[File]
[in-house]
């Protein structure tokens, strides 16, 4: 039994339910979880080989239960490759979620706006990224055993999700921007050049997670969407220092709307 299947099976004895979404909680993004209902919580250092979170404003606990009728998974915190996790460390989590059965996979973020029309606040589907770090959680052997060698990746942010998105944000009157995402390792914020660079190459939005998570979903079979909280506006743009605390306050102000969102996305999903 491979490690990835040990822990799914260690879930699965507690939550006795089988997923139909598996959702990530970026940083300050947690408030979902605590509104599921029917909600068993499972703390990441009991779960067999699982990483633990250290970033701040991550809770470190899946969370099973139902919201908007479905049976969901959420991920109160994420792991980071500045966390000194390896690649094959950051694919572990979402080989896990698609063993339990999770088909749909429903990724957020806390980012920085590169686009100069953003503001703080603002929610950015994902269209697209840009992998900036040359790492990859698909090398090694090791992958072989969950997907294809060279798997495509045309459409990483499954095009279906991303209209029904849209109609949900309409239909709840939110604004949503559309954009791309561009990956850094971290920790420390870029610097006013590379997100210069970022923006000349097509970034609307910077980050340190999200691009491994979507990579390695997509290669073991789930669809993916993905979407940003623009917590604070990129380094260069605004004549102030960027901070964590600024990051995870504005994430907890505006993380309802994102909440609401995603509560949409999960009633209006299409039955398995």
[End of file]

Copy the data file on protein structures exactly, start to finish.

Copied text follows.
[in-house]
């Protein structure tokens, strides 16, 4: 039994339910979880080989239960490759979620706006990224055993999700921007050049997670969407220092709307 299947099976004895979404909680993004209902919580250092979170404003606990009728998974915190996790460390989590059965996979973020029309606040589907770090959680052997060698990746942010998105944000009157995402390792914020660079190459939005998570979903079979909280506006743009605390306050102000969102996305999903 491979490690990835040990822990799914260690879930699965507690939550006795089988997923139909598996959702990530970026940083300050947690408030979902605590509104599921029917909600068993499972703390990441009991779960067999699982990483633990250290970033701040991550809770470190899946969370099973139902919201908007479905049976969901959420991920109160994420792991980071500045966390000194390896690649094959950051694919572990979402080989896990698609063993339990999770088909749909429903990724957020806390980012920085590169686009100069953003503001703080603002929610950015994902269209697209840009992998900036040359790492990859698909090398090694090791992958072989969950997907294809060279798997495509045309459409990483499954095009279906991303209209029904849209109609949900309409239909709840939110604004949503559309954009791309561009990956850094971290920790420390870029610097006013590379997100210069970022923006000349097509970034609307910077980050340190999200691009491994979507990579390695997509290669073991789930669809993916993905979407940003623009917590604070990129380094260069605004004549102030960027901070964590600024990051995870504005994430907890505006993380309802994102909440609401995603509560949409999960009633209006299409039955398995």